Sunday, our last day, was spent driving along part of the Midlands Meander route so that we could see the scenic countryside and do a little bit of shopping. It is a long tour and might take a few days to see the whole area, so we decided to narrow our area and see only part of the tour. We did pass by the location where Nelson Mandela was arrested along this route. Even with the end of Apartheid, South Africa is a very troubled country with extreme poverty. The landscape is so mountainous and lush. The month of straight rain might have something to do with the tall grasses, flowering trees and leafy bushes. The area seems to be a very crafty region and along the Meander we stopped at a wind chime store, pottery shop, lavender farm, a craft market and many artist's studios. This seems like a very well marked and publicized craft tour so I think it will benefit the Quilting Centre a great deal to be listed on this popular route.
After saying goodbye to the rest of the group Monday January 14th it was sad to think of our trip nearing its end as the time here just flew by. 2 days, 3 planes, 4 take offs and landing, countless in flight movies, delayed luggage and before we knew it we were back home to the cold and snowy Canadian winter we had only just left behind. Thanks again to everyone who helped make this Humanitarian Trip possible, I hope I made you all proud and I couldn't have done it without you.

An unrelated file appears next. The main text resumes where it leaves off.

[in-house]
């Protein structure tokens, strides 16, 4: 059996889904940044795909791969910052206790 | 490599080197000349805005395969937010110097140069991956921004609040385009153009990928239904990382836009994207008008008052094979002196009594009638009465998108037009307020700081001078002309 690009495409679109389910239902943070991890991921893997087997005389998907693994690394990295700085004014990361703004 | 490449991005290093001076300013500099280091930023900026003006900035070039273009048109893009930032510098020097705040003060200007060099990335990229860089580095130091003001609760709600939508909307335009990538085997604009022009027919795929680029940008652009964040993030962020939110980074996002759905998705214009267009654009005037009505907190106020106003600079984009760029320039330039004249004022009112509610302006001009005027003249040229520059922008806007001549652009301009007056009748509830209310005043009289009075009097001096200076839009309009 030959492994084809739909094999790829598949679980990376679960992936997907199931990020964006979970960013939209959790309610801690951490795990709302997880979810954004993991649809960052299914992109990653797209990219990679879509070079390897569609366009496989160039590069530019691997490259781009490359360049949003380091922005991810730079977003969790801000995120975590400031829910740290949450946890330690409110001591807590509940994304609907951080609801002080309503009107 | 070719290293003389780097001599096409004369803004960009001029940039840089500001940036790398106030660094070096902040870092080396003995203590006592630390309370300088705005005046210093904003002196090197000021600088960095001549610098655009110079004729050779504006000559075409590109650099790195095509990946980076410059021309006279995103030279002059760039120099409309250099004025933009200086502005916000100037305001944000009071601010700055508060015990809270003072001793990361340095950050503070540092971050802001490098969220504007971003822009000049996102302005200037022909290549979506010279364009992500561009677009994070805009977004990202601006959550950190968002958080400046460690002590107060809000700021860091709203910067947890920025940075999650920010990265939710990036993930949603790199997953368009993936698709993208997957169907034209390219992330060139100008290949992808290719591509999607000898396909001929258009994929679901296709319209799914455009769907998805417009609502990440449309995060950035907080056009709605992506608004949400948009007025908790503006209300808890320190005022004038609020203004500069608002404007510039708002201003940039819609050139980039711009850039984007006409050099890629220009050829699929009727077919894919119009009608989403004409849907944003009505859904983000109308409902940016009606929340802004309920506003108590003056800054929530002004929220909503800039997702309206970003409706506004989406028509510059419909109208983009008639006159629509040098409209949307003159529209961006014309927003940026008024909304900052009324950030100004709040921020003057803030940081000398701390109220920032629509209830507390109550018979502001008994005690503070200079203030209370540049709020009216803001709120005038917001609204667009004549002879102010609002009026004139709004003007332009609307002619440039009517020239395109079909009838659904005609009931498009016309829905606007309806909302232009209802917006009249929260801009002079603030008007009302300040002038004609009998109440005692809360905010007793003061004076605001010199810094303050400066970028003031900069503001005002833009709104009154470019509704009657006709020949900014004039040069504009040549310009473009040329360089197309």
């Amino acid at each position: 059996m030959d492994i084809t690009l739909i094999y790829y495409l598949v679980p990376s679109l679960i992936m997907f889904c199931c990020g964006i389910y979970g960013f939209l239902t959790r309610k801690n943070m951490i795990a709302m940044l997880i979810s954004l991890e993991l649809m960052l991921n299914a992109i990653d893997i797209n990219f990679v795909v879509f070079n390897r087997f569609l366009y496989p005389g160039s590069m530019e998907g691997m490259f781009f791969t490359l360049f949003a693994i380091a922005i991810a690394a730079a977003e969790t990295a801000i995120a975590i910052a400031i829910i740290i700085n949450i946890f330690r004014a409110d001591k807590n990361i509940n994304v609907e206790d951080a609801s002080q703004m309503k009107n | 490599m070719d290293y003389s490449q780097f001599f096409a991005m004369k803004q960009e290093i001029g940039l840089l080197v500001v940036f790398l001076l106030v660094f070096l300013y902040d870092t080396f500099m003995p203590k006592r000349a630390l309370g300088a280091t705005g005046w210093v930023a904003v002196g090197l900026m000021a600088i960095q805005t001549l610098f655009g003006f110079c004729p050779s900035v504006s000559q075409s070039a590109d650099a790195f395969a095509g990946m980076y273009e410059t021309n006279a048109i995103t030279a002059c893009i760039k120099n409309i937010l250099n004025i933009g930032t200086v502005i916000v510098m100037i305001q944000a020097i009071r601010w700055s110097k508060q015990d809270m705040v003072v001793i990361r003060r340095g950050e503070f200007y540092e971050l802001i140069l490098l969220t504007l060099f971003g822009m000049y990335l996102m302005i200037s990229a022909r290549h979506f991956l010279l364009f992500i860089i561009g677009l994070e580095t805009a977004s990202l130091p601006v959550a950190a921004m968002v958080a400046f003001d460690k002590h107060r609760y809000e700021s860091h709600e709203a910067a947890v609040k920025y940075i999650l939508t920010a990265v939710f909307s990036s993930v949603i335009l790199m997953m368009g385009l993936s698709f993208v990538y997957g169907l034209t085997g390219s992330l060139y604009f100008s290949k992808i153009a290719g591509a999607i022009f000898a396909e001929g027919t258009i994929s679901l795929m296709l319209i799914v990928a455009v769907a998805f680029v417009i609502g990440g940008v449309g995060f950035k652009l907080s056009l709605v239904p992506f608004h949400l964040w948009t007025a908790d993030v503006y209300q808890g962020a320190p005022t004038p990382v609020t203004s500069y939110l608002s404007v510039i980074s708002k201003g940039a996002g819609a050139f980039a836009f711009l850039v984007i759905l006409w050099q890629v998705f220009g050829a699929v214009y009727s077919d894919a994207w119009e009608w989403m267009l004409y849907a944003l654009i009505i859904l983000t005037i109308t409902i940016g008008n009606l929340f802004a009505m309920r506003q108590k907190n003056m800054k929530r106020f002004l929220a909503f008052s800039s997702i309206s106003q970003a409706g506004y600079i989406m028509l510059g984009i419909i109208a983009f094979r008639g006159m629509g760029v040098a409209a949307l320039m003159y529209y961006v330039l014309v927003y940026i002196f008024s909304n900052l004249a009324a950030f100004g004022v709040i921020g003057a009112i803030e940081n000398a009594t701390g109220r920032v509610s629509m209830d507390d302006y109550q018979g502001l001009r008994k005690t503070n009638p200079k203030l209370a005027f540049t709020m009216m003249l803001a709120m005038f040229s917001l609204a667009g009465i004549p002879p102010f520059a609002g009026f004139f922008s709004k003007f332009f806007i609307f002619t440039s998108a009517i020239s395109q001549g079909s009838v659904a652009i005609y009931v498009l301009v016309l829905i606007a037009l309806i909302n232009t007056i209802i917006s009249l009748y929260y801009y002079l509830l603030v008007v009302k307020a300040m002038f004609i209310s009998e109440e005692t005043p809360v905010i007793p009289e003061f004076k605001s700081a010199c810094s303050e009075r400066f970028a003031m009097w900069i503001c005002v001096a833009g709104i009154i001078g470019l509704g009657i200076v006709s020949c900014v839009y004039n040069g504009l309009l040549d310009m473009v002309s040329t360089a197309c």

If you are interested in purchasing a quilt from Africa and supporting these quilters please contact the Mzansi Zulu Quilt Centre directly. We saw first hand what a difference the sales would make to their lives. By selling one quilt, a family can buy food for 4 months and the sale of multiple quilts will enable the quilt maker to install electricity into their home and bring water to their property. Their livelihood depends on selling these beautiful quilts and genuine works of art. Each quilt has a label sewn on the back with a photo and story about the quilt maker so you can learn more about them and their family. These stories will truly touch your heart.
Mzansi Zulu Quilt Centre- Contact Elisabeth Baratta
Mailing Address: Baratta PO Box 600, Hilton 3245, South Africa.